Members of the Midlands Conservancies Forum met at Fort Nottingham yesterday. After exploring the museum and shop, Stephen Krog entertained us with some interesting history of the area, where in 1856, the 45th Nottinghamshire regiment set up the small fort to protect settlers from the bushmen. His colourful story included peach brandy, illegitimate children, disreputable soldiers, a telephone exchange operator no one really wanted to speak to, bushmen raids, travelling salesmen, fierce storms, a railway re-routed, hunting parties which decimated the wildlife and a post office which annoyed the authorities.
We then headed into the hills – the 1500ha Fort Nottingham Commonage to be exact. The views stretched forever over the village and east across the Midlands. The Lion’s Bush Conservancy are working hard to have this area with special forest, wetland and grassland protected under the Biodiversity Stewardship Programme.
In the grassland, Roy pointed out old wagon trails and we discovered some interesting plants among the Themeda triandra and other grasses. Apparently, Oribi used to be abundant here, but numbers have reduced dramatically in the last few years.
Almost 300 bird species have been recorded in the area, there are abundant reed buck, bush buck and jackal as well as baboons, duiker, serval, mongoose and genet. There are occasional reports of leopard sightings too.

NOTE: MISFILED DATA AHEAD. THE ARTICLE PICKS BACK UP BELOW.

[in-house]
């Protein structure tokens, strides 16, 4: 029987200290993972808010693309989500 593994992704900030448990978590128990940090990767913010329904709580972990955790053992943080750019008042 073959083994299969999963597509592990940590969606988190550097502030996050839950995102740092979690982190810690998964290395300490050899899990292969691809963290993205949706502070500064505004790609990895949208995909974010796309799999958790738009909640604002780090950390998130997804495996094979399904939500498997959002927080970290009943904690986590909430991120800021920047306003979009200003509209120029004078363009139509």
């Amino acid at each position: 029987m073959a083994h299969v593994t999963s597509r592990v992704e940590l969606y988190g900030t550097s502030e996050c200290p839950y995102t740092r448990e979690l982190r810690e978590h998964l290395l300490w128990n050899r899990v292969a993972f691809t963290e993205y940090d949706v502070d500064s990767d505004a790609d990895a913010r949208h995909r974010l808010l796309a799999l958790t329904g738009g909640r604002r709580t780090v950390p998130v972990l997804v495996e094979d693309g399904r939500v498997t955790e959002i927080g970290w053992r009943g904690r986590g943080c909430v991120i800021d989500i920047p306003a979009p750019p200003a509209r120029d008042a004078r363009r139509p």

At a rocky outcrop, we found floral treasures tucked beside the rocks – Eucomis humilis, Geranium wakkerstroomium, Senecio. Gareth discovered an iridescent blue insect – a cockroach wasp.
At the highest point, we tried to work out where the rest of the Midlands, which we were familiar with, was – Kamberg (uNgeleni), uMngeni Poort, Inhlosane and various well known farms.
After exclaiming endlessly about the incredible views, finding lots of pretty flowers (Erica aestiva, Sophubia cana, Watsonia, Kniphofia laxiflora, Eriosema, Lobelia, Crassula) and chatting about conservancy issues, we headed back down the hill.
Tea and sandwiches were provided by members of the Lion’s Bush Conservancy on the verandah of Val and Roy Tabernor’s home and resturant (Els Amics) before we settled down for a meeting. As the sun set, everyone headed reluctantly home from this tranquil village.
On the third Thursday of every month, the Lion’s Bush Conservancy hosts a walk in the area. Contact Roy Tabernor to book 082 487 0922